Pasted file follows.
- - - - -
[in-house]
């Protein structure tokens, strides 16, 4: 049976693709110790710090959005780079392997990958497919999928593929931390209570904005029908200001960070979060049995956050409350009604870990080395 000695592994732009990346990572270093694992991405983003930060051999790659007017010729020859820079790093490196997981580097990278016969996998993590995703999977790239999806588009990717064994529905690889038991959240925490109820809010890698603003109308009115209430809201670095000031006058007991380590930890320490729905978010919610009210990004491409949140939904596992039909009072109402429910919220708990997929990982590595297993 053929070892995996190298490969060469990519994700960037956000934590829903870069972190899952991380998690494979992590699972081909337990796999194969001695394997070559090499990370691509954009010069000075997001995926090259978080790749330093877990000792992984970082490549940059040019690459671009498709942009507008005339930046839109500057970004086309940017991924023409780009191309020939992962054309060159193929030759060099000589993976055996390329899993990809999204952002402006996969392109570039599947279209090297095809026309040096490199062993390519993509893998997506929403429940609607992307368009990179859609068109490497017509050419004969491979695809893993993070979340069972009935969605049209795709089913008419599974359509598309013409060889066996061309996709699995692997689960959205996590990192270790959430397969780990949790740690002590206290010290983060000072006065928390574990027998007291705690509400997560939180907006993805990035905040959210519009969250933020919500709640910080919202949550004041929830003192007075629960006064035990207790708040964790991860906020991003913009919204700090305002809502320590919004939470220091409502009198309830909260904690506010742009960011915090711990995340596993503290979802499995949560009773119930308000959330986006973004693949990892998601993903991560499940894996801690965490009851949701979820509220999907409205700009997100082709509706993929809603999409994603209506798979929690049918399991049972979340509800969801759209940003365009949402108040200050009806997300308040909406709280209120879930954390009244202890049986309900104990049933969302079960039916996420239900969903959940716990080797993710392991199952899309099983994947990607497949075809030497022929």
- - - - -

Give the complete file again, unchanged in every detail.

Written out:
[in-house]
């Protein structure tokens, strides 16, 4: 049976693709110790710090959005780079392997990958497919999928593929931390209570904005029908200001960070979060049995956050409350009604870990080395 000695592994732009990346990572270093694992991405983003930060051999790659007017010729020859820079790093490196997981580097990278016969996998993590995703999977790239999806588009990717064994529905690889038991959240925490109820809010890698603003109308009115209430809201670095000031006058007991380590930890320490729905978010919610009210990004491409949140939904596992039909009072109402429910919220708990997929990982590595297993 053929070892995996190298490969060469990519994700960037956000934590829903870069972190899952991380998690494979992590699972081909337990796999194969001695394997070559090499990370691509954009010069000075997001995926090259978080790749330093877990000792992984970082490549940059040019690459671009498709942009507008005339930046839109500057970004086309940017991924023409780009191309020939992962054309060159193929030759060099000589993976055996390329899993990809999204952002402006996969392109570039599947279209090297095809026309040096490199062993390519993509893998997506929403429940609607992307368009990179859609068109490497017509050419004969491979695809893993993070979340069972009935969605049209795709089913008419599974359509598309013409060889066996061309996709699995692997689960959205996590990192270790959430397969780990949790740690002590206290010290983060000072006065928390574990027998007291705690509400997560939180907006993805990035905040959210519009969250933020919500709640910080919202949550004041929830003192007075629960006064035990207790708040964790991860906020991003913009919204700090305002809502320590919004939470220091409502009198309830909260904690506010742009960011915090711990995340596993503290979802499995949560009773119930308000959330986006973004693949990892998601993903991560499940894996801690965490009851949701979820509220999907409205700009997100082709509706993929809603999409994603209506798979929690049918399991049972979340509800969801759209940003365009949402108040200050009806997300308040909406709280209120879930954390009244202890049986309900104990049933969302079960039916996420239900969903959940716990080797993710392991199952899309099983994947990607497949075809030497022929």